The Church of San’Agostino may look unassuming from its exterior, but its interior was elaborately and beautiful decorated.

PC: Will

PC: Will

We also visited San Gimignano’s town hall, the Palazzo Communale.

PC: Will

PC: Will

Near the end of the tour, we were given a choice: gelato or climb the tower. San Gimignano is known for having some of the best gelato in Italy, but I couldn’t turn down an opportunity for a view.

IMG_8362 We raced up the stairs, two at a time, to get to the top. And my goodness, it was worth it.





We managed to race up and down fast enough––with plenty of photos at the top––to have time for gelato too.

Because sometimes, you can have it all.


Sign me up for the Sultan’s harem


Passing through the entrance today at the Topkapı Palace, I smiled my simple merhaba and teşekkürler to the employee managing the gate. “Wow!” he responded. “You speak such good Turkish! I’m very impressed.”

I was pretty surprised at the response to the basic two words of Turkish that I’ve got down so far—I mean, all I said was “hello” and “thank you.” It made me wonder—do other tourists neglect to even learn a basic “hello” and “thank you” in Turkish to communicate when they visit?

We’ve gotten similar responses elsewhere whenever we try to say the few words that we know. I’m constantly frustrated that I don’t know how to say more, partly because very many Turks do not speak English but mainly because it prevents me from truly experiencing this country. Yet the sincere appreciation for our attempts so far has only further encouraged me to learn as much as I can.


Today began with a visit to what our guide referred to as the “Mini Ayasofya,” or the Küçuk Ayasofya Parklari, a mosque nearby its larger version, but quieter and older. Unlike the Ayasofya, it still operates as a mosque to this day.

We then had to chance to explore the beautiful Topkapı Palace, which was the primary residence of the Ottoman Sultans for approximately 400 years (1465-1856). The palace grounds are beautiful, and we stumbled through room after room absolutely covered with intricate tiled designs and ornate architecture.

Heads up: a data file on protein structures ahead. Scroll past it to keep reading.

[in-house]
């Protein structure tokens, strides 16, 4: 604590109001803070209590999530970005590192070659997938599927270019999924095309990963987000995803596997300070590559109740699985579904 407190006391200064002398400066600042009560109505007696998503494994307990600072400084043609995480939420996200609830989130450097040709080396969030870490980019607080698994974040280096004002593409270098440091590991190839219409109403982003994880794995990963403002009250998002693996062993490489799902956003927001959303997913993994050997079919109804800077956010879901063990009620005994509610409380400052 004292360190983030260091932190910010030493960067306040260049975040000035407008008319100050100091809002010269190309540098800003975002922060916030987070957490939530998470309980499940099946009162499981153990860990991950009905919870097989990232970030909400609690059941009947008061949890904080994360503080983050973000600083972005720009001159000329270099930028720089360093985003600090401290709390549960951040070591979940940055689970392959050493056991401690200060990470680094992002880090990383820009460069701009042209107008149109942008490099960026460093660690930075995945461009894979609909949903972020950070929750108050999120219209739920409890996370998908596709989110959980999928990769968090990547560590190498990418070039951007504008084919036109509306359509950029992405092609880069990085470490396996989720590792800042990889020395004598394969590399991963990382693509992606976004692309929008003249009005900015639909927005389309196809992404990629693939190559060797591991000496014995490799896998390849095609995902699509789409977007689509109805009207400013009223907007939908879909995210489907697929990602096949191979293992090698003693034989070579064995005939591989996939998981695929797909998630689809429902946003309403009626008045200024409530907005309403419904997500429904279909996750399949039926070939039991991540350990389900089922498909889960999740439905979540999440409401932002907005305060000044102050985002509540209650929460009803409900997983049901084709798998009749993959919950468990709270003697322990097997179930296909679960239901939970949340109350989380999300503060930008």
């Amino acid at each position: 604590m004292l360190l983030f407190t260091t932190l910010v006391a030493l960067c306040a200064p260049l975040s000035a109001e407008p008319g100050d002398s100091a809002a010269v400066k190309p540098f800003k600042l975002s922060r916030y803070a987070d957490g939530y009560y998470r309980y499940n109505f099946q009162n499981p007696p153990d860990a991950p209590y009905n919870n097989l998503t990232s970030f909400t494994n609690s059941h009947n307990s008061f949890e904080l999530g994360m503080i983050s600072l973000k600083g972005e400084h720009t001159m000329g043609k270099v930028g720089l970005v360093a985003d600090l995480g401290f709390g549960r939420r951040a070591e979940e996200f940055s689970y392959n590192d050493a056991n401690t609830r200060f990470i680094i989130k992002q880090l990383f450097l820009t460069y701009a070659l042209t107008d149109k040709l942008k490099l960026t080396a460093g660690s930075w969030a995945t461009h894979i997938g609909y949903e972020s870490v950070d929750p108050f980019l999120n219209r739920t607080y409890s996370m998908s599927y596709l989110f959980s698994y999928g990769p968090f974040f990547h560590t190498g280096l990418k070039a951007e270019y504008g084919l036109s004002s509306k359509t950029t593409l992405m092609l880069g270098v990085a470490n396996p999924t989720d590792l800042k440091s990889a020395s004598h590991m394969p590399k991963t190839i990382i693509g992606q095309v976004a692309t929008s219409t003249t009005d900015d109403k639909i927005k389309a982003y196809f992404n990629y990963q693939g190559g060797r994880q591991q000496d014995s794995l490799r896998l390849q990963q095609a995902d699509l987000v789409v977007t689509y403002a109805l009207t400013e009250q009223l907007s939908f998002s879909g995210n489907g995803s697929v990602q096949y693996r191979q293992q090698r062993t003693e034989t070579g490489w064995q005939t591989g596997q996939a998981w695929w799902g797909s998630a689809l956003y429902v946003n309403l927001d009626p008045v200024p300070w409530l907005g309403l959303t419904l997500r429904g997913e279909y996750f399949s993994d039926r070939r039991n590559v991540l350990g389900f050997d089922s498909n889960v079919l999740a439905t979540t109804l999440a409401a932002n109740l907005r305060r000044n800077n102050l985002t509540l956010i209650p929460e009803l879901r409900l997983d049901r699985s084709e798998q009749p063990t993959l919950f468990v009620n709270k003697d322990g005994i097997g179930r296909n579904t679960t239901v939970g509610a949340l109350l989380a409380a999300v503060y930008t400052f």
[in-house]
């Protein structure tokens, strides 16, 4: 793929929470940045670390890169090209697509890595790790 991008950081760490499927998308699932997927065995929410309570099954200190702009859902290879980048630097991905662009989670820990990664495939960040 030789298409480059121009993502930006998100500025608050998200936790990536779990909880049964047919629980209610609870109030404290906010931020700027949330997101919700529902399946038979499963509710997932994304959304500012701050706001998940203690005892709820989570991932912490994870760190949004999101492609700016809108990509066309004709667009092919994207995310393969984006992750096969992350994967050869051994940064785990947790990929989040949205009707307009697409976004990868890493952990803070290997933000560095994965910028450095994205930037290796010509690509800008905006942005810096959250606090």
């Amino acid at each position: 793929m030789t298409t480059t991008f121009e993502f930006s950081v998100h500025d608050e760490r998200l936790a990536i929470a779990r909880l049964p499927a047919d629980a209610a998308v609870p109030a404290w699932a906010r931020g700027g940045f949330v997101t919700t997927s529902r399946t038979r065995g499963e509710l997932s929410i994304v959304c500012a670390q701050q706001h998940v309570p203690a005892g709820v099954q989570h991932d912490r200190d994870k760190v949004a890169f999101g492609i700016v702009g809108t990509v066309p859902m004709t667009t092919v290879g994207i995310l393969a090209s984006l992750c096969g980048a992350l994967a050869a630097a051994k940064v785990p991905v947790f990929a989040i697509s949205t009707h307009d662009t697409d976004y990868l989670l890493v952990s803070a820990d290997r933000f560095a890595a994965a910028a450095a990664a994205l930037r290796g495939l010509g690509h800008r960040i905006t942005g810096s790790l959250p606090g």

My favorite part was being able to wander through the various rooms of the harem, imagining how they might have looked like several centuries ago.

After lunch, we then passed by Istanbul University as we walked to the Sulemaniye Mosque. School was about to start, and the walkway was filled with various student organizations and private dormitories tabling to the new students.


The Sulemaniye Mosque possessed a quiet magnificence of its own that in my opinion surpassed the Blue Mosque, with breathtaking geometric designs and its soaring domed ceiling.

We then took our little bus to the Jewish Museum, tucked away in the Pera district, because it had been closed when we had tried to go there earlier. The museum itself was tucked away in this little alleyway, and we practically had to climb through a construction site to get to its entrance.

The museum was small, but it offered a look at the lives of a particularly overlooked segment of Turks. It focused primarily on the Ottoman Empire’s acceptance of the Jews after their forced migration out of Spain. Interestingly, it did not include much information about the current state of Jews in the Turkish Republic.

Lastly, we visited the Istanbul Modern, which gave a much different interpretation of contemporary Turkish life. The collection was mesmerizing—some pieces were intriguing, while others were simply bizarre.


My favorite pieces were all of the different videos they had––one showed four women talking side by side about their lives with wigs, another showed the artist trying to shout a question over the roar of jet planes, and another showed a woman slowly taking off some 50 scarves she had on her head.

Puzzling. But such is modern art, no?

Eat your food… or it will chase you in your dreams!

With our first full day in Istanbul, it was time to learn a bit of survival Turkish. Turkish is a difficult language, where each sentence seems like a never-ending word with its endless suffixes attached to each word and a tendency to elide vowels. Nevertheless, we began to practice the basics: merhaba for “hello” and teşekkür ederim for “thank you.”